Monday, September 6, 2010

Japanese teach experts a lesson in air safety and apologies

Dinner with friends in Tokyo
An important part of Japanese culture is revealed on the first page of the traveler’s Japanese phrase book. Along with how to say “hello,” “please,” and “thank you”  are the words for “excuse me” and “I’m sorry,” sentiments essential in Japan.
I’m here in Japan with my sister, to attend the annual conference of the International Society of Air Safety Investigators (ISASI) and we added a few days in Tokyo to our itinerary. 

Not unexpectedly with travel, there is the occasional mix-up. But each time the person responsible for the error - no matter how minor, was deeply and immediately apologetic in a manner 180 degrees from the typical American shrug and “s--t-happens” response. But this post is not to gripe about America’s inferior service standards.
No, this is prelude to a dramatic example of the power and significance of the apology – of taking responsibility for ones' actions and it is an appropriate introduction to what the members of ISASI hope to accomplish here in Sapporo.
On Monday morning, I visited Japan Airlines safety promotion center at Haneda Airport, which I mentioned in an article in The New York Times  in 2008, but had not yet seen. In this remarkable public collection the wreckage and other mementos of the crash of JAL Flight 123 are on display. In the world’s largest single airline accident, 520 people were killed when Flight 123 from Tokyo to Osaka flew into a mountain in 1985. 
At the JAL safety center, I was met by Akeo Misumi, director of flight safety and operations for the airline. Two aviation insurance executives from London were also on the tour which was conducted by Eri Hojo. 
Aft pressure bulkhead photo courtesy John Purvis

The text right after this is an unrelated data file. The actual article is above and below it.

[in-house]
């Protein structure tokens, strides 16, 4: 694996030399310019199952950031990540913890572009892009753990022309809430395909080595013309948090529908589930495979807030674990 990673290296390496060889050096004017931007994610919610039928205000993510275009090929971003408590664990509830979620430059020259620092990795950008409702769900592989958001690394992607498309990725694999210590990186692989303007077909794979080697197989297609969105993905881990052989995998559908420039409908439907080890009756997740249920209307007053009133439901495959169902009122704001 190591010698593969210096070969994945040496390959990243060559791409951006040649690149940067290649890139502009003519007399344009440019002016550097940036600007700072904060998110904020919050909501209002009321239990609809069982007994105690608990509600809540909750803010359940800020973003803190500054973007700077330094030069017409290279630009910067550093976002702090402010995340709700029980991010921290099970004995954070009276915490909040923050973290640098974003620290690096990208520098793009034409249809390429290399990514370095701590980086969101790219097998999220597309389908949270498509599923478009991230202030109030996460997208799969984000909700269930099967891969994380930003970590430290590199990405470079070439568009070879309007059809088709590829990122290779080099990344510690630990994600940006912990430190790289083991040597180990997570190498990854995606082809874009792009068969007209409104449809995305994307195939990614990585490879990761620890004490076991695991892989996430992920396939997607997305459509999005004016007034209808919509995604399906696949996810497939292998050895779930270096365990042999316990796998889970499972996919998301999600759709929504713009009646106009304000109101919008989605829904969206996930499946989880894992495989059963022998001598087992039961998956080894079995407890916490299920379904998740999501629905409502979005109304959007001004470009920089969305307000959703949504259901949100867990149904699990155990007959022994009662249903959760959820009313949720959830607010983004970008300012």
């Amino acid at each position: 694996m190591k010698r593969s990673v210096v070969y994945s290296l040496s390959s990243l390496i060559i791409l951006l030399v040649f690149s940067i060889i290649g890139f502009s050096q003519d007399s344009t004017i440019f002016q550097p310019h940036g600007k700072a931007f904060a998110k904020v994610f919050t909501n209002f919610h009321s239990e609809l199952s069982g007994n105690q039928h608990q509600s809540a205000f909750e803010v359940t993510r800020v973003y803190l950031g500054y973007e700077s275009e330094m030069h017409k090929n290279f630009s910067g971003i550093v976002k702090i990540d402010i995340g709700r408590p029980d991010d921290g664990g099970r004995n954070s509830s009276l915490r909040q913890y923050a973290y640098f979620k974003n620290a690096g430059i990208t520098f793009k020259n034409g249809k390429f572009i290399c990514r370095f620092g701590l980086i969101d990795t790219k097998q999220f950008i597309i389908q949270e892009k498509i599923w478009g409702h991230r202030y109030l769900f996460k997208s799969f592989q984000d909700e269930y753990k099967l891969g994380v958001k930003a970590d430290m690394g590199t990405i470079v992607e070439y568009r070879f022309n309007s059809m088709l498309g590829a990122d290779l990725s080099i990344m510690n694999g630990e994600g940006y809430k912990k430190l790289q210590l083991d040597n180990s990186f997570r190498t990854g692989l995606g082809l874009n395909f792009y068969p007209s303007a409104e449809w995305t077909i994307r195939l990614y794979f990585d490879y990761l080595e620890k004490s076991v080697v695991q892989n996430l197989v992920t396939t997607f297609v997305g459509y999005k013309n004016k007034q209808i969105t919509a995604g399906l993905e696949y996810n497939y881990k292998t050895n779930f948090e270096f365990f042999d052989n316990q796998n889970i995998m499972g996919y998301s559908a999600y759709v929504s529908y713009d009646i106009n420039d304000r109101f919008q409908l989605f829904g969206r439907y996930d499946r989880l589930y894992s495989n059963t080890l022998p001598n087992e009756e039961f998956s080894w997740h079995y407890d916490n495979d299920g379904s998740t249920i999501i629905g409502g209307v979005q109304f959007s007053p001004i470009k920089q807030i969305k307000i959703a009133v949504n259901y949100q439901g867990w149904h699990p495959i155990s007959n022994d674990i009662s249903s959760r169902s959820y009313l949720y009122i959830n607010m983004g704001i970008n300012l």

A series of videos explain that Flight 123 suffered an explosive decompression when a repair to the rear pressure bulkhead failed at 24,000 feet. The rush of pressurized cabin air racing out through the rupture at the back of the cabin caused the disintegration of large sections of the rear of the airplane including much of the vertical stabilizer. While the pilots tried to return to the airport at Haneda, the loss of the rudder and all hydraulic lines for control of the aircraft doomed the flight and the B-747 crashed into a mountain. There were four survivors.
Letters written by terrified passengers during the 32 minute episode, personal articles, damaged airplane seats and photos of the crash scene are on display at the center and make for a moving exhibition.
But JAL has gone even farther than just exhibiting these items. Each piece of wreckage relevant to the demonstration of what happened -- the vertical stabilizer, the maintenance access channel, the hydraulic plumbing system, the pressure bulkhead, and the rear fuselage are displayed, each labeled with a description of its role in the deadly chain of events.
Other airplane accident wreckage has been retrieved and reassembled, most notably Pan Am 103 and TWA Flight 800. The air safety department at Embry Riddle Aeronautical University in Prescott, Arizona has a number of small crashed airplanes it uses to instruct students pursuing careers in accident investigation. But I can think of no airline that has done what JAL has done; taken responsibility for errors made in such a public and enduring way and making a commitment to remember the consequences of errors. In doing so, it stands as a symbol for an important maxim of transportation safety; mistakes are lessons waiting to be learned.
One can talk all day about who is to blame for Flight 123; Boeing failed to follow its own guidance when repairing the pressure bulkhead following a tail strike seven years earlier.  But certainly other factors contributed. And this is why, at the JAL center, a number of other airline accidents are featured in a separate gallery, in large panels describing the circumstances of each and concluding with a list of changes that resulted from the investigations.

I asked Ms. Hojo whether JAL had difficulty obtaining permission from the victims’ families for some of more personal items shown at the center and was told that the families were fully behind JAL and its goals. I suppose for the families and many others, the air safety center is a tribute to the 520 people who died.
Prayers for a safe flight posted at a Tokyo shrine
Fast forward to today, 25-years after the crash - here in Sapporo, 200 or so air safety investigators have gathered to dissect both the accidents that garnered worldwide attention and the seemingly insignificant incidents that few outside of this circle will ever know about. I can’t help thinking that the air safety center is tribute to them too, and to the changes that make flying safer that are the products of their work.

1 comment:

Christine Negroni said...

A reader asks me to post this link to the F.A.A.'s Lesson's Learned library, which includes information about JAL Flight 123.
It can be seen at